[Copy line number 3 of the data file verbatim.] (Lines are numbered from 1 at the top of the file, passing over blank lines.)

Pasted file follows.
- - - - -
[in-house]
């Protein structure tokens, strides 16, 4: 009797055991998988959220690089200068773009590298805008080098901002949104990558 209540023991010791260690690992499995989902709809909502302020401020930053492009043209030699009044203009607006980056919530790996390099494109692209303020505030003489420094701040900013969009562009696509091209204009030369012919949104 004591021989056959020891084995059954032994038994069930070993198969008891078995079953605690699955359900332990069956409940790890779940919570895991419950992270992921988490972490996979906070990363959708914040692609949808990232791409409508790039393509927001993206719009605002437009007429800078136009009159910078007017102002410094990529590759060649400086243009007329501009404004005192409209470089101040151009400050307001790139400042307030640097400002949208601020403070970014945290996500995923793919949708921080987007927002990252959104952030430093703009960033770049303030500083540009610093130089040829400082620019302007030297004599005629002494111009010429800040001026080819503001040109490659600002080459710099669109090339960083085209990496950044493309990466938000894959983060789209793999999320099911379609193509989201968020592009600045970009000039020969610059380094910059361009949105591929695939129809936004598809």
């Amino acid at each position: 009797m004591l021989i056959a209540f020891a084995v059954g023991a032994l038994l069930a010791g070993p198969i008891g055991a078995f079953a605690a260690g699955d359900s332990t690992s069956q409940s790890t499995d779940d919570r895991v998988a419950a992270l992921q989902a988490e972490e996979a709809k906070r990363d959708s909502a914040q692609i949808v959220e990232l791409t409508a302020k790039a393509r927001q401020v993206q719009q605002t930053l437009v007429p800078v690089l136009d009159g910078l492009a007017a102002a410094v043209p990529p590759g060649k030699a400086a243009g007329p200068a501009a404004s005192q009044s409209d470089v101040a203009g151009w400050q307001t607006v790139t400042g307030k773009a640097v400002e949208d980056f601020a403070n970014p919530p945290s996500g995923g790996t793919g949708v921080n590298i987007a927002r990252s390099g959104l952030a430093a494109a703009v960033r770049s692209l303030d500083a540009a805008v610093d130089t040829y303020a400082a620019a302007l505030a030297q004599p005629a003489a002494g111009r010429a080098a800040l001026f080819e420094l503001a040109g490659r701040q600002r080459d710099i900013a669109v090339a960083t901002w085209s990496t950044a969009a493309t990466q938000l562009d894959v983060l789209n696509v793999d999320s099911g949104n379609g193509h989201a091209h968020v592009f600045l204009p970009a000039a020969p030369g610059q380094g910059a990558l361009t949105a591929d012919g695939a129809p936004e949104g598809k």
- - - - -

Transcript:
């Amino acid at each position: 009797m004591l021989i056959a209540f020891a084995v059954g023991a032994l038994l069930a010791g070993p198969i008891g055991a078995f079953a605690a260690g699955d359900s332990t690992s069956q409940s790890t499995d779940d919570r895991v998988a419950a992270l992921q989902a988490e972490e996979a709809k906070r990363d959708s909502a914040q692609i949808v959220e990232l791409t409508a302020k790039a393509r927001q401020v993206q719009q605002t930053l437009v007429p800078v690089l136009d009159g910078l492009a007017a102002a410094v043209p990529p590759g060649k030699a400086a243009g007329p200068a501009a404004s005192q009044s409209d470089v101040a203009g151009w400050q307001t607006v790139t400042g307030k773009a640097v400002e949208d980056f601020a403070n970014p919530p945290s996500g995923g790996t793919g949708v921080n590298i987007a927002r990252s390099g959104l952030a430093a494109a703009v960033r770049s692209l303030d500083a540009a805008v610093d130089t040829y303020a400082a620019a302007l505030a030297q004599p005629a003489a002494g111009r010429a080098a800040l001026f080819e420094l503001a040109g490659r701040q600002r080459d710099i900013a669109v090339a960083t901002w085209s990496t950044a969009a493309t990466q938000l562009d894959v983060l789209n696509v793999d999320s099911g949104n379609g193509h989201a091209h968020v592009f600045l204009p970009a000039a020969p030369g610059q380094g910059a990558l361009t949105a591929d012919g695939a129809p936004e949104g598809k």